Recently, one of my fairly successful author friends said to me, “Boy, I’m starting to understand why so many movie stars and rock stars turn to drugs and alcohol.” My friend has worked really hard to be a successful author, and her last un curso de milagros has gotten a lot of attention. She is thrilled to watch her book sales steadily climb, but at the same time, she sometimes cringes when the phone rings and she sees the caller I.D. is a bookstore asking for another sixty books she then has to sign and lug down there, or when she gets yet another request to speak to a group because she has so much to do. Many of us long for such problems, but we all know the feeling of guilt, the feeling that we should be doing more to promote our book. If you don’t know those feelings, my guess is you’re not trying too hard to sell your book and it’s not selling very well.
Whether authors are selling books by the truckload or one at a time, they are constantly being told by local author groups, bloggers, publications, publishing experts, and even me, about all the ways they can improve the marketing of their books. The lists are endless-what to do with your website, your press kit, get a book video made, go on a blog tour, call bookstores, talk to local groups, improve your SEO, send out marketing postcards, attend book expos, join an authors association, and on and on and on. All you could do can be overwhelming, but it doesn’t mean an author should give up.
Once people start to respond to your efforts, you may start to feel successful, but it also means you’ll be faced with more work and demands on your time. You’ll be busy fulfilling book orders, going to speak to groups, being invited to be a guest on a radio or TV show, and wondering when you’re ever going to find time to write the next book. We don’t want any author to turn to drink or pills-despite his fame, F. Scott Fitzgerald is not the author to model ourselves after.
1. Create a To Do List: I recommend you use a spreadsheet because you can easily move things around by cutting and pasting cells. You might lay it out as a calendar format with what you need to do each day, but I think it’s better just to list what you have to do. Put at the top the urgent things like mailing out postcards about your new book, and at the bottom the less urgent things such as an update to your website that isn’t as important. By creating a list and prioritizing what needs to be done, you will feel more organized and better able to cope with everything you have to do. If things keep getting pushed down the To Do list and you don’t get to them, it may turn out they aren’t that important.
2. Commit to a (Flexible) Schedule: Schedules can be difficult to keep, but if you promise yourself you’ll work on promoting your book every day from 10am-Noon, and you’ll write everyday from 1-4pm, try your best to keep that schedule. A schedule is a goal. Try to keep it, but be flexible within reason.
3. Learn How to Deal with Interruptions: Don’t just ignore interruptions. Don’t not answer the phone because it’s your writing time, but make a decision about what interruptions are acceptable and which ones aren’t. If your friend calls to chat during your writing time, you might want to let the call go to voicemail. But if a bookstore calls because it wants more books, you might feel the need to take the call. If your writing time is 1-4, take the call, finish your writing time, and then deliver the order.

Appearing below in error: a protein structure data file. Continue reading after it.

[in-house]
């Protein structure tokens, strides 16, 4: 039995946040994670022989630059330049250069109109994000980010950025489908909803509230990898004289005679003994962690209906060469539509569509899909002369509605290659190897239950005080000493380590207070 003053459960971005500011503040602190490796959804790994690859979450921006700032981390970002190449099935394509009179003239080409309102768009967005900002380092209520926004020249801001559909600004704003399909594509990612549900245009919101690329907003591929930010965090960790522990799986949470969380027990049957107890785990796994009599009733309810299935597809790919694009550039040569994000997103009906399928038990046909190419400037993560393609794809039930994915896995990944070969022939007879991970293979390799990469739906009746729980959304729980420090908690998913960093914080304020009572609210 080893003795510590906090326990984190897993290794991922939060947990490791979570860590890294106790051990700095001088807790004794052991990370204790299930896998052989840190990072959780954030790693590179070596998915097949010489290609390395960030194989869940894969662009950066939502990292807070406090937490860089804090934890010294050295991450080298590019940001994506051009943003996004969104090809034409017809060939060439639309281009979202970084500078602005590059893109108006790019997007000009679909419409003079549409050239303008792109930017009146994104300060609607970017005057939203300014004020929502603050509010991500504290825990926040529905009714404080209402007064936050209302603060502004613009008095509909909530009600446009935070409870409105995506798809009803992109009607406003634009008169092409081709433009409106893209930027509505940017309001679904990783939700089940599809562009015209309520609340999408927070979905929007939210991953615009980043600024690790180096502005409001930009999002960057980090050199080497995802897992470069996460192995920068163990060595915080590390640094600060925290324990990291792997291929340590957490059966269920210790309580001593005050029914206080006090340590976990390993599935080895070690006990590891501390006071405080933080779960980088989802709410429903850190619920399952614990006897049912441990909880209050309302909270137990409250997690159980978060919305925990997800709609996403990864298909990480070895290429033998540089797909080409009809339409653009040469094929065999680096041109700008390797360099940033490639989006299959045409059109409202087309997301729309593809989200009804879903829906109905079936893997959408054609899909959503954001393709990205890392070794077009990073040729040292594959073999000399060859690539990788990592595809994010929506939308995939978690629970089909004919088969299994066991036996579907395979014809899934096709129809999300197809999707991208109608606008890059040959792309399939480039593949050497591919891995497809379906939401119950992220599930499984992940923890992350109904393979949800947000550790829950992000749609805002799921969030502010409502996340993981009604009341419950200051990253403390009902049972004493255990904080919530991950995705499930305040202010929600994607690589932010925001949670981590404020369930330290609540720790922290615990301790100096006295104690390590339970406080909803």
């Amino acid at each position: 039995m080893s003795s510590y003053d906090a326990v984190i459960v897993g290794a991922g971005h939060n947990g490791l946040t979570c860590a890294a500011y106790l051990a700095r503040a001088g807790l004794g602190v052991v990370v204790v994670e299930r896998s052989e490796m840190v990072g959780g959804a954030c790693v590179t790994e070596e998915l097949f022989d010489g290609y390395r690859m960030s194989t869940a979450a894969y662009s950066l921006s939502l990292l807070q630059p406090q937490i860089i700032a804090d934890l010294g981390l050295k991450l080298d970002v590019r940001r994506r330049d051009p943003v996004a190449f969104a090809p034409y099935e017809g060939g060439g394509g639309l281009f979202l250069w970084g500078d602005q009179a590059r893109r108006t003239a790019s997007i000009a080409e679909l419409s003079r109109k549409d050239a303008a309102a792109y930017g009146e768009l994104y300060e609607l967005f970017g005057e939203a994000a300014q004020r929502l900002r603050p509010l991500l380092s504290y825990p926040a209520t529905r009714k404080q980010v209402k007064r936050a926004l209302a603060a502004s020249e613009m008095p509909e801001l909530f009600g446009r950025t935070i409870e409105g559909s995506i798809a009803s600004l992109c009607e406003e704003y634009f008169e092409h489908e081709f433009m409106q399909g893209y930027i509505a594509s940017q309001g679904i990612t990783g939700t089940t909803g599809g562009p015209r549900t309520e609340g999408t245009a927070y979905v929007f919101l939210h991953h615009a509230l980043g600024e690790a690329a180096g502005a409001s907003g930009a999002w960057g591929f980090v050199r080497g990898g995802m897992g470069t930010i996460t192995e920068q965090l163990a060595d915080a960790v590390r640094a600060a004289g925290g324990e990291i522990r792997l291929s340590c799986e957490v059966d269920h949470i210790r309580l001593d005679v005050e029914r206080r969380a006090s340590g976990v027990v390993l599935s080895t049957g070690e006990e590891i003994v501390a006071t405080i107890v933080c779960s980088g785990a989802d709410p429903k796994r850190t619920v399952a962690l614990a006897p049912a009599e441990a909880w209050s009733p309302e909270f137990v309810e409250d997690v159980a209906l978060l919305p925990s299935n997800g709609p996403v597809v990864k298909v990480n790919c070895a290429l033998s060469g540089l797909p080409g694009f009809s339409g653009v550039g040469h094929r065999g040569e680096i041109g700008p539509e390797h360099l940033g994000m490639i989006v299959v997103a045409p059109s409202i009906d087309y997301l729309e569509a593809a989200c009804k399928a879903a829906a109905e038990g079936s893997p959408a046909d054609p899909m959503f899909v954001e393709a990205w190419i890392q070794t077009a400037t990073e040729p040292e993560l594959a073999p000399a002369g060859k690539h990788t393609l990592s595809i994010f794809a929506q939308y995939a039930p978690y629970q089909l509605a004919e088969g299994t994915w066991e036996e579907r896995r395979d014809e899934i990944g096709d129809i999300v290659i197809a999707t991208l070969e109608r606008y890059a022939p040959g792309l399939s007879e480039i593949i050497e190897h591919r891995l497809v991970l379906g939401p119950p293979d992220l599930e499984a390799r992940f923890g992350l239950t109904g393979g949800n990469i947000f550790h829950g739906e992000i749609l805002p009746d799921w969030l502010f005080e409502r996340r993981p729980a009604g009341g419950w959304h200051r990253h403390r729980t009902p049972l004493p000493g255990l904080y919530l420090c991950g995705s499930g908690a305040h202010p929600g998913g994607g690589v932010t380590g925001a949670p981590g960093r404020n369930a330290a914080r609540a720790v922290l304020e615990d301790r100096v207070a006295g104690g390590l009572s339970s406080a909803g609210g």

4. Schedule Events: The holidays can be especially busy for authors since most books are bought in the months leading up to Christmas. Many authors I know have book signings every weekend between Thanksgiving and Christmas. Just remember to pace yourself. Give yourself a break by clearing your calendar of all events in January when book sales are lower anyway. In the summer, schedule a weekend at home for every weekend you schedule events so you can keep your balance.
5. Reward Yourself: Don’t take the world on your shoulders. If you’re at an all day event and you sell a lot of books, you can go out for dinner rather than making dinner at home. If you didn’t get time to write that day because you were at a conference, you don’t have to write that evening. Count it as having put in your time and watch a movie instead.
6. Enjoy the Moment: Do your best to be in the moment. Too often authors are running to get one task done so they can move to the next. I know one author who told me she was really stressed about her first book signing until a friend reminded her that it’s “supposed to be fun.” Now she makes sure she always has fun. She puts herself in the right frame of mind so she enjoys whatever event she is attending.
7. Be Helpful but Know Your Limits: Once you become an established author, a lot of people will want your help. Establish some boundaries for yourself-maybe you’ll give a presentation to a writing group, but don’t agree to become president of the group. Be realistic about what you can do. The more responsibilities you take on, the more exhausted you will be.
8. Gauge How Activities Contribute to Your Goals: If your friend wants you to join her book club and you are busy, just say “No.” If the book club has six members, you can go and talk about your book but becoming a regular member probably isn’t going to help you sell books beyond those six people. If you are asked to emcee a charity event, do so if you believe in the charity or you feel it will get you some publicity. If the audience, however, is unlikely to consist of book buyers, you might want to think twice about it.